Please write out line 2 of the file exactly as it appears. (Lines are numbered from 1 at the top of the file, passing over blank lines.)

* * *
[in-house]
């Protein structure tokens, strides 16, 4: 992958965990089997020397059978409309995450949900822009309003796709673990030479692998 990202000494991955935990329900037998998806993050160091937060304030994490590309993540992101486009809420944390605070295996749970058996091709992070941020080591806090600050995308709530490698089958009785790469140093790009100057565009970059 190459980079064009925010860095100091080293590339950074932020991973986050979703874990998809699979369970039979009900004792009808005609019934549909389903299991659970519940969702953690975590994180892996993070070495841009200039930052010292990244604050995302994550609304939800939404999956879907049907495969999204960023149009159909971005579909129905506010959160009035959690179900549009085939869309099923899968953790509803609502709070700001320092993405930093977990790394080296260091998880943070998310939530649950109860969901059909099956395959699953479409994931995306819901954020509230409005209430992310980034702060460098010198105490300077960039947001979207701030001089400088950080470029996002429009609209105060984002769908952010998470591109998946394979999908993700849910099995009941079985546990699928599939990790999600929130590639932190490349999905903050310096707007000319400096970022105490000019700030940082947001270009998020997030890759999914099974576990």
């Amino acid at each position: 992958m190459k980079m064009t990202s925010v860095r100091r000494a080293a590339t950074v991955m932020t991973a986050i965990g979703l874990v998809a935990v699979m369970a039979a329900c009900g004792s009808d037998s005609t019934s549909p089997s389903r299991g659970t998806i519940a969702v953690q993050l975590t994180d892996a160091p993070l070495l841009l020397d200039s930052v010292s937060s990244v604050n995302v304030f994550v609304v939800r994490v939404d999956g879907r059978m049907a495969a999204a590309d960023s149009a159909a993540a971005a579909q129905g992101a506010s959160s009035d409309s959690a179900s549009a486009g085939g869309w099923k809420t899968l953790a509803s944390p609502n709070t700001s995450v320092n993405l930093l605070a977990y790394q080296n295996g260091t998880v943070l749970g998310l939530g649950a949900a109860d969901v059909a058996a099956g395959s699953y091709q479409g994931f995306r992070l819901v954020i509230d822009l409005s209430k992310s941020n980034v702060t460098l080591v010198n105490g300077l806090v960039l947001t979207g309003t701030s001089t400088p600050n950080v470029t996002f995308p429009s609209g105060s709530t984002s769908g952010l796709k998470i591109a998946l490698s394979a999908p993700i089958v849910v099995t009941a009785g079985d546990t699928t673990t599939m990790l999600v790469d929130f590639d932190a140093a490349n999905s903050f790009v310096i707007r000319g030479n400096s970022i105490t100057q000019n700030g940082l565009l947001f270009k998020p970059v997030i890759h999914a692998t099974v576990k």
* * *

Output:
């Protein structure tokens, strides 16, 4: 992958965990089997020397059978409309995450949900822009309003796709673990030479692998 990202000494991955935990329900037998998806993050160091937060304030994490590309993540992101486009809420944390605070295996749970058996091709992070941020080591806090600050995308709530490698089958009785790469140093790009100057565009970059 190459980079064009925010860095100091080293590339950074932020991973986050979703874990998809699979369970039979009900004792009808005609019934549909389903299991659970519940969702953690975590994180892996993070070495841009200039930052010292990244604050995302994550609304939800939404999956879907049907495969999204960023149009159909971005579909129905506010959160009035959690179900549009085939869309099923899968953790509803609502709070700001320092993405930093977990790394080296260091998880943070998310939530649950109860969901059909099956395959699953479409994931995306819901954020509230409005209430992310980034702060460098010198105490300077960039947001979207701030001089400088950080470029996002429009609209105060984002769908952010998470591109998946394979999908993700849910099995009941079985546990699928599939990790999600929130590639932190490349999905903050310096707007000319400096970022105490000019700030940082947001270009998020997030890759999914099974576990």